The Geographical Tradition, originally published in 1992, quickly became a scholarly landmark, shifting the ground in the history of geography and the enriching appreciation of the relationship of geographical knowledge to other fields. It placed geography more squarely in wider histories of science and enhanced appreciation of space and place in those histories. The relationship of geography to ideas of ‘race’ and the pursuit of empire in the nineteenth and twentieth centuries were also at the heart of the book. Panelists, who will include David Livingstone, will review, re-read, critique, reappraise and engage this landmark text a quarter of a century on from its publication. They will consider its enduring legacy and its relevance today. Panelists will comprise a mix of veteran and senior scholars and others approaching The Geographical Tradition with fresh eyes. We will be mindful of prior debate, including a round of “open-ended discussion of the possibilities and limits of thinking about [and transforming] ‘traditions’ of geographical enquiry” (Driver at al’, 1995).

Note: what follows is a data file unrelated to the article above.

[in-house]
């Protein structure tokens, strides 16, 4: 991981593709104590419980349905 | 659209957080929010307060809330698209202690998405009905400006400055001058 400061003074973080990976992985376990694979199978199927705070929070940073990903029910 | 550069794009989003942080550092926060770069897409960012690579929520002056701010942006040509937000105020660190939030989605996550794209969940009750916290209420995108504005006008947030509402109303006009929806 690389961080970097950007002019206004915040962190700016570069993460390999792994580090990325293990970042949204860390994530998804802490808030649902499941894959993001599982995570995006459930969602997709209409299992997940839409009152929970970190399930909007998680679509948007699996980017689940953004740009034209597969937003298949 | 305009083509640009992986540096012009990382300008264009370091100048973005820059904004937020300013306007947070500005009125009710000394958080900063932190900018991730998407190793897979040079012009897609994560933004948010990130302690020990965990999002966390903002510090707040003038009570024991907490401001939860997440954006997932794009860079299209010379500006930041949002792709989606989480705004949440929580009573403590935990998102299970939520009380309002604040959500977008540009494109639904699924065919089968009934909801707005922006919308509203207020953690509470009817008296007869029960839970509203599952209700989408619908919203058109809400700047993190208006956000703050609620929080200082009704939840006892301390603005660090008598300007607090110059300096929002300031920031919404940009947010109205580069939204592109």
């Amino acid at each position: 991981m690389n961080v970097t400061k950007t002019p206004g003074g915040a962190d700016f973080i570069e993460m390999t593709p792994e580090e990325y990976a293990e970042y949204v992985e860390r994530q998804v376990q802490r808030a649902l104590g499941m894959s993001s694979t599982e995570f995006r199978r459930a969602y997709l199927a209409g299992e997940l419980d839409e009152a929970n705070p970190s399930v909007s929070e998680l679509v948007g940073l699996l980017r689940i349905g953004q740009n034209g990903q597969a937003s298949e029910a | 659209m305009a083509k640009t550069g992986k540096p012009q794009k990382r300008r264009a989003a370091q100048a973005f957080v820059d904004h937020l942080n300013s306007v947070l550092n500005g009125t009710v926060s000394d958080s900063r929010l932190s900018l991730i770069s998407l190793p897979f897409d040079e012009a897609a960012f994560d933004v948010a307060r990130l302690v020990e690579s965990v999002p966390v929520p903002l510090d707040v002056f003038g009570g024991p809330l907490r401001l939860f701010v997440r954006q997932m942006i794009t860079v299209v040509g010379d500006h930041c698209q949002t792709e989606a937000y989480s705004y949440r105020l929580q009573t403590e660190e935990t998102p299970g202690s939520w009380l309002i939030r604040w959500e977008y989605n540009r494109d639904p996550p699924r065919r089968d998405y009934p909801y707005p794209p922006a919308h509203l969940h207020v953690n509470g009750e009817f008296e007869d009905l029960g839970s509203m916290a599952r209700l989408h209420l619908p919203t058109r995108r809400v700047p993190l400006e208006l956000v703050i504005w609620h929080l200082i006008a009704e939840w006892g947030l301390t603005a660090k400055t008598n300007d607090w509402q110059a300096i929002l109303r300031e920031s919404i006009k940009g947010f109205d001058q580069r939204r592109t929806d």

CFP The ‘battle of the maps’ – (re)imagining geographies of knowledge production
Parvati Raghuram, Bart Rienties, and Chux Daniels (Open University), Clare Madge (University of Leicester), Ashley Gunter and Paul Prinsloo (University of South Africa)
We can no longer ignore the various and increasing tensions in geographies of knowledge production as the tectonic layers of accepted cannons and practices are questioned by a range of discursive positions such as postcolonial, decoloniality, and critical theory/pedagogy studies. There are increasing demands that higher education should not only acknowledge the various and intersecting ontologies and epistemologies that informed and sustained epistemicides and injustices in the past, but also that higher education should actively participate in their disruption and decentring and enable faculty and students to formulate alternatives.